30 Food for Bonding – Activities

Authors: Mary Beth Cancienne, Hayes Davis, Teri Cross Davis, Brian Hannon, TJ Hendrix

Target Group: Middle School (7th-8th grade)

Originally from Food for Bonding, Food for Resistance Unit Plan

Icebreaker: Ask your students:

  • What is your favorite dessert?
  • What is your favorite family dessert?
  • What is a traditional food in your family?
  • Instruct them to walk around the room and share their responses with their peers. After 3-4 minutes, have your students take a seat and ask a few of them to share with the whole group. (5 minutes)

Quick Write: Have your students write about a memory that includes either their favorite dessert or a traditional family food. (5 minutes)

  • What does the food taste like?
  • What sound does it make when you eat it?
  • What does it smell like?
  • What does it look like?
  • Describe its colors and textures.

Mini-lesson on imagery/sensory language. (3 minutes)

Have your students practice the concept of sensory details in writing using cookies, chocolate, or another food. Students will be responsible for developing one descriptor for each of the five senses (i.e., taste, smell, feel, see, hear). (10 minutes)

Read aloud “Bread Pudding Grandmamma” by Darrel Alejandro Holnes (Furious Flower 2019, pp. 47-48).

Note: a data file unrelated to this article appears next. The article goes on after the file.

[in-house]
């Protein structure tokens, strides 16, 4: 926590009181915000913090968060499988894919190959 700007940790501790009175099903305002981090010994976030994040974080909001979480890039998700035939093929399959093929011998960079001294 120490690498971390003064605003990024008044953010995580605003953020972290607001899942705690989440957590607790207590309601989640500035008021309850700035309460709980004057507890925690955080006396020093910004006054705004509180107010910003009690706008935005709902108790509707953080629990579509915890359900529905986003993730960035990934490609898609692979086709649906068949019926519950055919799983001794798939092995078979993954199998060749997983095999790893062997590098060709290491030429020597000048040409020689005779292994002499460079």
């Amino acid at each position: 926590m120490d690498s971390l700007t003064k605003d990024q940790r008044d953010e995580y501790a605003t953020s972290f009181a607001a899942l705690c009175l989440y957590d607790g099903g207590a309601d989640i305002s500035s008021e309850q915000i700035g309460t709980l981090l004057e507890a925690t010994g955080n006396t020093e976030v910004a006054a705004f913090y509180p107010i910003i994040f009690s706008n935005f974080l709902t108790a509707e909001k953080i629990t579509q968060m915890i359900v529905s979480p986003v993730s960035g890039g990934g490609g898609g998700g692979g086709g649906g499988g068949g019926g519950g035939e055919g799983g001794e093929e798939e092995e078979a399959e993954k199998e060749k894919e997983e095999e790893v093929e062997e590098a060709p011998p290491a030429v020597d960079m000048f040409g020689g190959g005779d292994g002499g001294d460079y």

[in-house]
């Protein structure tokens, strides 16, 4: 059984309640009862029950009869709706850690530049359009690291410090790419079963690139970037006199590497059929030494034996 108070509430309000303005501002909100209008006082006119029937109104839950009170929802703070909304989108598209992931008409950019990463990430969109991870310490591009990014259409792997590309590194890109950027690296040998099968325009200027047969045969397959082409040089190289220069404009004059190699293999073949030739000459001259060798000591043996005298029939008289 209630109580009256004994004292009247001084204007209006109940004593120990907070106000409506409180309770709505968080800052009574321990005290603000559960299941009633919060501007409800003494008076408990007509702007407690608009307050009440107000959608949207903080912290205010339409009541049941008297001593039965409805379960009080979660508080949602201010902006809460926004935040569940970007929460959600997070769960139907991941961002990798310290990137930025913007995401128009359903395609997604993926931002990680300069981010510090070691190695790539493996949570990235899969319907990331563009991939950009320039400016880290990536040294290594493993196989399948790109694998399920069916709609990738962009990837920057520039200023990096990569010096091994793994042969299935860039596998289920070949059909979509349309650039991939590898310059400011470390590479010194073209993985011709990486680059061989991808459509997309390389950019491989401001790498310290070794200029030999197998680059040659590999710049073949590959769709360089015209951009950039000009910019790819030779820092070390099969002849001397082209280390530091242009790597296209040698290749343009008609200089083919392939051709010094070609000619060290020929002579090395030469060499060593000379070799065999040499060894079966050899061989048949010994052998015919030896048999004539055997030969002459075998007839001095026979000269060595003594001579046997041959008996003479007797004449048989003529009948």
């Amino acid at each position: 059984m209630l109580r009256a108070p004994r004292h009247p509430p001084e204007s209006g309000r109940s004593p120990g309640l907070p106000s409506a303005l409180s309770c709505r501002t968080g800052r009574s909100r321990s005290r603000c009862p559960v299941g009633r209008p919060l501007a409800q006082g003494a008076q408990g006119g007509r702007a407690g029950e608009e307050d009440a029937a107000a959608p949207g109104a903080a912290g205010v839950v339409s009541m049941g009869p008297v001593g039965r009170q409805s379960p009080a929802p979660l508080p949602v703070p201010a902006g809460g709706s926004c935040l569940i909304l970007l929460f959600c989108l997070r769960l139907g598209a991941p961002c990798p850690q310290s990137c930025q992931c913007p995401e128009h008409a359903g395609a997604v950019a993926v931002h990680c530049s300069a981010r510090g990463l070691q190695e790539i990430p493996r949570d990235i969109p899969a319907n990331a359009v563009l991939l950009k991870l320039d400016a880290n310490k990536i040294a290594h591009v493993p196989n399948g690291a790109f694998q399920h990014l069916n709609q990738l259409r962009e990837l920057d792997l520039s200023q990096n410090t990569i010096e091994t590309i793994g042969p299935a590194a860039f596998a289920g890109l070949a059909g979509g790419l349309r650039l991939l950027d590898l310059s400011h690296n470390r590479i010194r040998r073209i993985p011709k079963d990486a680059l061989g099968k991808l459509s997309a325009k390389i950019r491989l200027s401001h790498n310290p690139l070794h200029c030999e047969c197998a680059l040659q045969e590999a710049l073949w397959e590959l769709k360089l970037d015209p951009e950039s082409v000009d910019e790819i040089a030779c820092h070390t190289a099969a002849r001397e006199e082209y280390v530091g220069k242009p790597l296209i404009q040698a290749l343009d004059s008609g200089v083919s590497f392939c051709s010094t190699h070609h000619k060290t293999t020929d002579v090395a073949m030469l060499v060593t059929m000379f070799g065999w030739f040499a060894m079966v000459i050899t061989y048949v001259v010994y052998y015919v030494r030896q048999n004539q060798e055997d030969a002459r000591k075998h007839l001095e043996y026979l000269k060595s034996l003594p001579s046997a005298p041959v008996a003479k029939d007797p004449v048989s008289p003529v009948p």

Break the students into groups and assign each one a specific stanza. Each group is responsible for annotating the stanza, circling the imagery and sensory details, and writing how/why the language contributes to the poem’s overall tone or meaning. In other words, ask the students to identify how the imagery/sensory language makes the poem “feel.” (20 minutes)

Ask each group to share their annotated stanza with the rest of the class. As the students present, ask the rest of the class to make additional annotations based on their peers’ responses. (20 minutes)

Hold a whole class discussion of the poem, focusing on the sensory language of the piece. Students can discuss how the sensory language contributes to the tone/feeling of the poem. (10 minutes)

Ask your students to return to what they wrote during the quick write and revise it by writing a poem using the structure of “Bread Pudding Grandmamma” (4-6 lines), focusing on writing more sensory details and utilizing them to enhance the meaning of their poems. Ask students to title their poems. Students can share voluntarily when they are done. (10 minutes)


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The Furious Flower Syllabus Project: Opening the World of Black Poetry Copyright © 2024 by Anastacia-Reneé; allia abdullah-matta; Ariana Benson; Mary Beth Cancienne; Teri Ellen Cross Davis; Shameka Cunningham; Hayes Davis; Tyree Daye; Angel C. Dye; Brian Hannon; T.J. Hendrix; DaMaris B. Hill; Meta DuEwa Jones; Shauna M. Morgan; Adrienne Danyelle Oliver; Leona Sevick; James Smethurst; Dana A. Williams; L. Lamar Wilson; Carmin Wong; Dave Wooley; and Joanne V. Gabbin (preface) is licensed under a Creative Commons Attribution-NonCommercial-ShareAlike 4.0 International License, except where otherwise noted.

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